UBC Theses and Dissertations
A genomics study of Pinus taeda somatic embryo germination Lane, Alexander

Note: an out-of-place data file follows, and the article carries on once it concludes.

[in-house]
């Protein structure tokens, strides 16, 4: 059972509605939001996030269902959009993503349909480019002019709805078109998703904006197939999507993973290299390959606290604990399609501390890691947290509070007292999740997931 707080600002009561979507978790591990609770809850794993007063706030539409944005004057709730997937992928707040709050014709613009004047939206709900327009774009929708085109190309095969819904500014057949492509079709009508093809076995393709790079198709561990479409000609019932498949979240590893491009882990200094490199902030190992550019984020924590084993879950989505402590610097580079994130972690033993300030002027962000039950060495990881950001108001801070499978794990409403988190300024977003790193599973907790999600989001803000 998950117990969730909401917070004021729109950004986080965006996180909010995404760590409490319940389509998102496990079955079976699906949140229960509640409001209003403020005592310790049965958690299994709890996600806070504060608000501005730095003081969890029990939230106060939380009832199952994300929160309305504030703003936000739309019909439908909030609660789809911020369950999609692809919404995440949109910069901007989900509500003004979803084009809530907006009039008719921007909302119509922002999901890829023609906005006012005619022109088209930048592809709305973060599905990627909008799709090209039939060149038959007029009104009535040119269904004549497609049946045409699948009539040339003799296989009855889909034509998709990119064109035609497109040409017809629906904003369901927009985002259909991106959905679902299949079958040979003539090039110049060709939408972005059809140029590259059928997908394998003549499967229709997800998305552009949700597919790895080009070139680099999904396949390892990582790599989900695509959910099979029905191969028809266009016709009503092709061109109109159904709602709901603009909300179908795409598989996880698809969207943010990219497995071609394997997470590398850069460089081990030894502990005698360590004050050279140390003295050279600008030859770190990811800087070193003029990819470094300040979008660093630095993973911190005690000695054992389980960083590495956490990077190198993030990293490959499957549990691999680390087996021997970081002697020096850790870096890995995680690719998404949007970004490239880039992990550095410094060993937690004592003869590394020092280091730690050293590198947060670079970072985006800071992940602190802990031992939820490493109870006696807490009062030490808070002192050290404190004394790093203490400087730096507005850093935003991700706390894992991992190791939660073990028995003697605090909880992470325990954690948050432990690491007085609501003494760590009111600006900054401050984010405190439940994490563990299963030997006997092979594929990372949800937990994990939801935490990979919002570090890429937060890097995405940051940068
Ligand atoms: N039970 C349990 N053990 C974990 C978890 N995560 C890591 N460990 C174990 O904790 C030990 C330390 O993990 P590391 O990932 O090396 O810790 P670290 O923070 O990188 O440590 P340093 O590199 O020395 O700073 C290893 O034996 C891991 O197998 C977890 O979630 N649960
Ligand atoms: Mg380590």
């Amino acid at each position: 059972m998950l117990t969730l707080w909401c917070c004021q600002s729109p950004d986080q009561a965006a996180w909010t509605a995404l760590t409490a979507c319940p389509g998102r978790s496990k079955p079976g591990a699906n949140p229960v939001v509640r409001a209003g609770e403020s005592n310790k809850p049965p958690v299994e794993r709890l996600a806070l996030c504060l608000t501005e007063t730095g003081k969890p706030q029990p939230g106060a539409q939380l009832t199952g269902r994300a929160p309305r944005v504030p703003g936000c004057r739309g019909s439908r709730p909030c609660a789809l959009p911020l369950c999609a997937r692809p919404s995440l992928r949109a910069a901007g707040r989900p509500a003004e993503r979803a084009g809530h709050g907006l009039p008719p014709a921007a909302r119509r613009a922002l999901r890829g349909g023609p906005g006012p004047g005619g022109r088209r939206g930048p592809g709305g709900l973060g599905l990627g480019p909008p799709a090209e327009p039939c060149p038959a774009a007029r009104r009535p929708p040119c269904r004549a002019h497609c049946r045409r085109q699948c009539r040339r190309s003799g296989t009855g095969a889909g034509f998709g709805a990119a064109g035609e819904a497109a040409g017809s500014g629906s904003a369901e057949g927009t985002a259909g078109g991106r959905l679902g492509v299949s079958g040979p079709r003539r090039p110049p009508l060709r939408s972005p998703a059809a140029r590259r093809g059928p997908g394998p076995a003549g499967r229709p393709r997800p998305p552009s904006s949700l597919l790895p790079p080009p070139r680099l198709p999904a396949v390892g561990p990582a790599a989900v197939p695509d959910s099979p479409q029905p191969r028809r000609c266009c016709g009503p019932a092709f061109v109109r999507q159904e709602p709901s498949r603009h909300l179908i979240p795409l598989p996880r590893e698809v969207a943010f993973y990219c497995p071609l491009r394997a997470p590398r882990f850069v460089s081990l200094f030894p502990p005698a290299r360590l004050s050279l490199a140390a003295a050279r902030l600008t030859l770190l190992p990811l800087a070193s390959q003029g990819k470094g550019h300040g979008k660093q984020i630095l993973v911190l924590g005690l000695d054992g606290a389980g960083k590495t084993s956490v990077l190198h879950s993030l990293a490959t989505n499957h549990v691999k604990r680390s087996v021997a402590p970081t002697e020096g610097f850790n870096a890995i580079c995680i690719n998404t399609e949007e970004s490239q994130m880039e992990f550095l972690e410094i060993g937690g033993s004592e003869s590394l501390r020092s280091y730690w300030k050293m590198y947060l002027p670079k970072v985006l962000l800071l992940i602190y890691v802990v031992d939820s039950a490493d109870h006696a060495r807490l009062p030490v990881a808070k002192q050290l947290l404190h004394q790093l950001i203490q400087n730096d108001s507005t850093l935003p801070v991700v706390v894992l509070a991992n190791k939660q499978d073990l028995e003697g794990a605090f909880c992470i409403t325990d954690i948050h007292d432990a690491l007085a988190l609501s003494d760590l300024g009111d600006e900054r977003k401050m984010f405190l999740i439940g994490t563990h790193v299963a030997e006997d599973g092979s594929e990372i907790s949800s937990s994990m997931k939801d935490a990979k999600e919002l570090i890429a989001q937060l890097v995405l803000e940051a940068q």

Loblolly pine (Pinus taeda) is one of the most prolific plantation forest tree species, and has significant ecological and economical importance. In order to maximize Pinus taeda plantation productivity, there has been extensive interest in developing an efficient vegetative reproduction system that could maximize production of elite performing trees, thereby minimizing the need for lengthy breeding cycles and dependence on traditional seed orchards. Somatic embryogenesis is one such propagation method that makes it possible to generate large numbers of genetically identical somatic embryos from a single zygotic seed. Though this technology is well established in research settings, the industrial application of this process has been limited due to low production efficiency. Germination of the somatic embryos has been one step in the process that appears to introduce a high degree of variability into the overall process. To better understand this variability a molecular level characterization of germinating somatic embryos was performed. By using cDNA microarray technology it was possible the plot the gene expression profiles of approximately 22000 genes across 3 time points and 4 growth medium treatments. Key primary and secondary biochemical pathways were observed to be induced while a large population of transcripts appears to be stored in the desiccated embryo prior to germination. The utility and challenges of cross-species microarray hybridizations are also discussed.
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